The trouble with the movie -- which is basically a cold war anti-communist tract -- is that it talks itself to death and does very, very little of interest with its intriguing situation. In other words, it's a complete waste of time. French also appeared in The Four Skulls of Jonathan Drake and Jubal with Glenn Ford.

Verdict: Read 1984 instead. *.

WEEKEND FOR THREE


WEEKEND FOR THREE (1941). Director: Irving Reis.

"Every married man ought to be a bachelor!"

One night when he's tight, Jim (Dennis O'Keefe, pictured) invites a friendly guy, Randy (Phillip Reed), in a club to come visit, and the guy shows up at his house -- and shows no signs of ever wanting to leave. Worse, he and Jim's wife Ellen (Jane Wyatt) are old friends and have great fun dancing all night together. Had this low-grade Man Who Came to Dinner been made in the 21st century, it probably would have had all sorts of psycho-sexual developments [Randy seems stereotypically gay for one thing] but for a screwball forties picture it certainly doesn't have enough laughs. O'Keefe and Wyatt are fine, but the picture is stolen by those old pros Zazu Pitts (as the maid), Edward Everett Horton (Jim's associate, who's had several bad marriages) and Franklin Pangborn (as a waiter in their favorite establishment). This is a picture you really want to like but it's very third-rate and never really erupts into the hoped-for hilarity. And this had a screenplay by Dorothy Parker -- I wonder how much of her original script actually made it into the movie. Not much, I bet.

Verdict: You'll have the feeling you've been this way once too often. *1/2.

THE GRUDGE


THE GRUDGE (2004). Director: Takashi Shimizu. Written by Stephen Susco.

In an attempt to have another smash hit like The Ring, Columbia has taken another Japanese horror film and come out with an American remake – although it still takes place in Japan with some transplanted Americans. Sarah Michelle Geller is the nominal heroine who becomes embroiled in a frightening ghost story when she fills in for a home care provider who's disappeared. She sees spooky visions of a little boy who is central to the mystery. Apparently there was a murder-suicide in the house, and the evil that lives within is reverberating outward to ensnare anyone who comes into its invisible web. A workable if unoriginal idea is given mediocre execution that all but spoils the movie; it also has a much less interesting storyline than The Ring. Although there are a number of creepy moments, they are also rather silly, and the whole movie is quite predictable and, at times, illogical. Prosaically filmed, there are absolutely no surprises to The Grudge. The ghostly little boy is generally too helpless and cute-looking to be very scary. Bill Pullman appears as a man who commits suicide sometime after seeing the child and he isn't bad. Geller, on the other hand, isn't much of an actress. She seems to have little future beyond bad movies like this.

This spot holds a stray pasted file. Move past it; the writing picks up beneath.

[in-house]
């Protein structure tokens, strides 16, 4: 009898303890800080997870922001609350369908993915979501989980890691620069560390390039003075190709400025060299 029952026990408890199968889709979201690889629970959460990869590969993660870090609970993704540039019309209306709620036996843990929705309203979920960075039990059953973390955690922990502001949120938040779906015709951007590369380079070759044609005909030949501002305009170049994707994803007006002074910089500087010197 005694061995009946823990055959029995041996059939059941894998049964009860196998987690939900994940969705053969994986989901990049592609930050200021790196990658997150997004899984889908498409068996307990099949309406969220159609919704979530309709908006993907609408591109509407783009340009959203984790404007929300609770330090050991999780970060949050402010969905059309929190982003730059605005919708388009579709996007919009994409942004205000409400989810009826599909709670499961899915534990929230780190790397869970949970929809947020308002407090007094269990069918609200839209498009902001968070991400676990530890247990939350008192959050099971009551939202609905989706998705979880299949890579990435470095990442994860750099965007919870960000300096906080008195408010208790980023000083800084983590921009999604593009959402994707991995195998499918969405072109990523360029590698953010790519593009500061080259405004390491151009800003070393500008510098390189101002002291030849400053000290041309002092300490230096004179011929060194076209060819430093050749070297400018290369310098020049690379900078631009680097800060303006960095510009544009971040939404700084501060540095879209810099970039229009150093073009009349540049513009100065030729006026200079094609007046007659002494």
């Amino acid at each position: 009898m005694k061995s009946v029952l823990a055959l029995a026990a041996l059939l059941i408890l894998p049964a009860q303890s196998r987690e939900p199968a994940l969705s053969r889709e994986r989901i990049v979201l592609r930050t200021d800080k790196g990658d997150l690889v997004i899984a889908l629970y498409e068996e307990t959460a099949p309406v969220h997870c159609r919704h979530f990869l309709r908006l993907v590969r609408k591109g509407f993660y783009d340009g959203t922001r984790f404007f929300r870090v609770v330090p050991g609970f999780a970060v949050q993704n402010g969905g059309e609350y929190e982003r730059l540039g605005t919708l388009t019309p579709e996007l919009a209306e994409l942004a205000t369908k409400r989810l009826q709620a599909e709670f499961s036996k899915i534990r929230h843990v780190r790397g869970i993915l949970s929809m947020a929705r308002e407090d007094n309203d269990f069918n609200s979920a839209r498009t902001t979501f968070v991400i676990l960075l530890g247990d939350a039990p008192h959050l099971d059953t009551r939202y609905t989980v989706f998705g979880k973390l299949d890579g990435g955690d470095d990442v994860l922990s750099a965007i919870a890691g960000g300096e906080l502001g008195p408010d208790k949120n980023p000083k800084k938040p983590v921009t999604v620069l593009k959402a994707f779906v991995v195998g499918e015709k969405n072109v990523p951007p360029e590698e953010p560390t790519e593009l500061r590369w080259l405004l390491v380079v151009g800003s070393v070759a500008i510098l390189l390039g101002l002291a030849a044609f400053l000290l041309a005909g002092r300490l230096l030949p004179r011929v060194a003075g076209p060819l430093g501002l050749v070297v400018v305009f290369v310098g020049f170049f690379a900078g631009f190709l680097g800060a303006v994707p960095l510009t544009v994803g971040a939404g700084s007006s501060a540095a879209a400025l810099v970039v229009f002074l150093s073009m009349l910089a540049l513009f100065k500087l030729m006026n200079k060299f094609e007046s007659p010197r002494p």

Verdict: Why horror films have a bad name. *

Thursday, April 9, 2009

MICKEY ONE


MICKEY ONE (1965). Director: Arthur Penn.

Mickey One is the stage name of a young comic (Warren Beatty) who is on the run because he owes money to the mob. His landlady -- apparently he owes her money, too -- rents his apartment to a young lady, Jenny (Alexandra Stewart), who sort of becomes Mickey's girlfriend after he refuses to move out. But what difference does it make -- because Alan M. Surgal's screenplay has no real plot and paper-thin characters. Beatty really has nobody to play, but at least he has charisma if little else. Stewart mopes about and makes little impression, probably no fault of hers. Franchot Tone and Hurd Hatfield give vivid, even memorable performances, but their characters are also cyphers and the movie wastes their talents. Director Penn opts for a stylish approach which never disguises the essential emptiness of the film and is remarkably pretentious as well -- Penn is no Fellini. Worse still, the movie is excrutiatingly tedious. An example of the subtlety of the picture is Hatfield, as a club manager, banging on the door behind which stands Beatty and shouting "I want you!" Later Beatty winds up for no real reason in a junkyard and comes across a bunch of derelicts, one of whom campily gives him come-hither looks -- oy vey! This movie is so awful on so many levels it isn't funny.

Verdict: One of the worst movies ever made. 1/2*.

OF MICE AND MEN (1992)